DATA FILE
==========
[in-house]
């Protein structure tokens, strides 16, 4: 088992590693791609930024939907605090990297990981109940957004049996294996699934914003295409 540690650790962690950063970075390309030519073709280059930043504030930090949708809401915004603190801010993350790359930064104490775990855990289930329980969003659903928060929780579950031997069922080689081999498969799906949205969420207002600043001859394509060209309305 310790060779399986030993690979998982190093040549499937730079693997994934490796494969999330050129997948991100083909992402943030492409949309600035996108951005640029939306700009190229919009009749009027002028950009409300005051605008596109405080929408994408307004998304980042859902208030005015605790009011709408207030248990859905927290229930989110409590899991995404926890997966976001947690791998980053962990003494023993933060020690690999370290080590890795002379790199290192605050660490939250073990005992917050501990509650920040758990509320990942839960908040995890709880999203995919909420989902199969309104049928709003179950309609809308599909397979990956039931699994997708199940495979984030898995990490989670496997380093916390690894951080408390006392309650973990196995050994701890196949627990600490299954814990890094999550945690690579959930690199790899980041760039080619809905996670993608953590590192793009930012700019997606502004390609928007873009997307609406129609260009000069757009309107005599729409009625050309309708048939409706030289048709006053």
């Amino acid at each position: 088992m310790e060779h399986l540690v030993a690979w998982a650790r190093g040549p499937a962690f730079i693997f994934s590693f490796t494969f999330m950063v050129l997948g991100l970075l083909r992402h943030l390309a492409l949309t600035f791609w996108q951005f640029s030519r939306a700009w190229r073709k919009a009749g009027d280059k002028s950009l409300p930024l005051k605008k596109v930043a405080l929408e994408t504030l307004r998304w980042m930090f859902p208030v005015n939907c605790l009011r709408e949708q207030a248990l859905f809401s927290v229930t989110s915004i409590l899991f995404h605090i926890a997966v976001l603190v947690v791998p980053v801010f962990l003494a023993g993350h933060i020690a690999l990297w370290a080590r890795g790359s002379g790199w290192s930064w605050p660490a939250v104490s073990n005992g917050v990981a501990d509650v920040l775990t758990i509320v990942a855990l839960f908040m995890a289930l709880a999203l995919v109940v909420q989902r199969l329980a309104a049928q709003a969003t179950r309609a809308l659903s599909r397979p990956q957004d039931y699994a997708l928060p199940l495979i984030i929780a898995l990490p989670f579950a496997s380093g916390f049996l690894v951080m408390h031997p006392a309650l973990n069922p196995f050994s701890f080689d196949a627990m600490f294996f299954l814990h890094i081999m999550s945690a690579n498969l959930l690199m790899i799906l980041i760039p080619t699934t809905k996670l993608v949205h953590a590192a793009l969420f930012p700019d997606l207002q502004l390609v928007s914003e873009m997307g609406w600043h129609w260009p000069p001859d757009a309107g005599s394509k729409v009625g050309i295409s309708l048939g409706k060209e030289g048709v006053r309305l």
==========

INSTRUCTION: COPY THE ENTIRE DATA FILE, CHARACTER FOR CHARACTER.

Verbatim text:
[in-house]
């Protein structure tokens, strides 16, 4: 088992590693791609930024939907605090990297990981109940957004049996294996699934914003295409 540690650790962690950063970075390309030519073709280059930043504030930090949708809401915004603190801010993350790359930064104490775990855990289930329980969003659903928060929780579950031997069922080689081999498969799906949205969420207002600043001859394509060209309305 310790060779399986030993690979998982190093040549499937730079693997994934490796494969999330050129997948991100083909992402943030492409949309600035996108951005640029939306700009190229919009009749009027002028950009409300005051605008596109405080929408994408307004998304980042859902208030005015605790009011709408207030248990859905927290229930989110409590899991995404926890997966976001947690791998980053962990003494023993933060020690690999370290080590890795002379790199290192605050660490939250073990005992917050501990509650920040758990509320990942839960908040995890709880999203995919909420989902199969309104049928709003179950309609809308599909397979990956039931699994997708199940495979984030898995990490989670496997380093916390690894951080408390006392309650973990196995050994701890196949627990600490299954814990890094999550945690690579959930690199790899980041760039080619809905996670993608953590590192793009930012700019997606502004390609928007873009997307609406129609260009000069757009309107005599729409009625050309309708048939409706030289048709006053």
């Amino acid at each position: 088992m310790e060779h399986l540690v030993a690979w998982a650790r190093g040549p499937a962690f730079i693997f994934s590693f490796t494969f999330m950063v050129l997948g991100l970075l083909r992402h943030l390309a492409l949309t600035f791609w996108q951005f640029s030519r939306a700009w190229r073709k919009a009749g009027d280059k002028s950009l409300p930024l005051k605008k596109v930043a405080l929408e994408t504030l307004r998304w980042m930090f859902p208030v005015n939907c605790l009011r709408e949708q207030a248990l859905f809401s927290v229930t989110s915004i409590l899991f995404h605090i926890a997966v976001l603190v947690v791998p980053v801010f962990l003494a023993g993350h933060i020690a690999l990297w370290a080590r890795g790359s002379g790199w290192s930064w605050p660490a939250v104490s073990n005992g917050v990981a501990d509650v920040l775990t758990i509320v990942a855990l839960f908040m995890a289930l709880a999203l995919v109940v909420q989902r199969l329980a309104a049928q709003a969003t179950r309609a809308l659903s599909r397979p990956q957004d039931y699994a997708l928060p199940l495979i984030i929780a898995l990490p989670f579950a496997s380093g916390f049996l690894v951080m408390h031997p006392a309650l973990n069922p196995f050994s701890f080689d196949a627990m600490f294996f299954l814990h890094i081999m999550s945690a690579n498969l959930l690199m790899i799906l980041i760039p080619t699934t809905k996670l993608v949205h953590a590192a793009l969420f930012p700019d997606l207002q502004l390609v928007s914003e873009m997307g609406w600043h129609w260009p000069p001859d757009a309107g005599s394509k729409v009625g050309i295409s309708l048939g409706k060209e030289g048709v006053r309305l």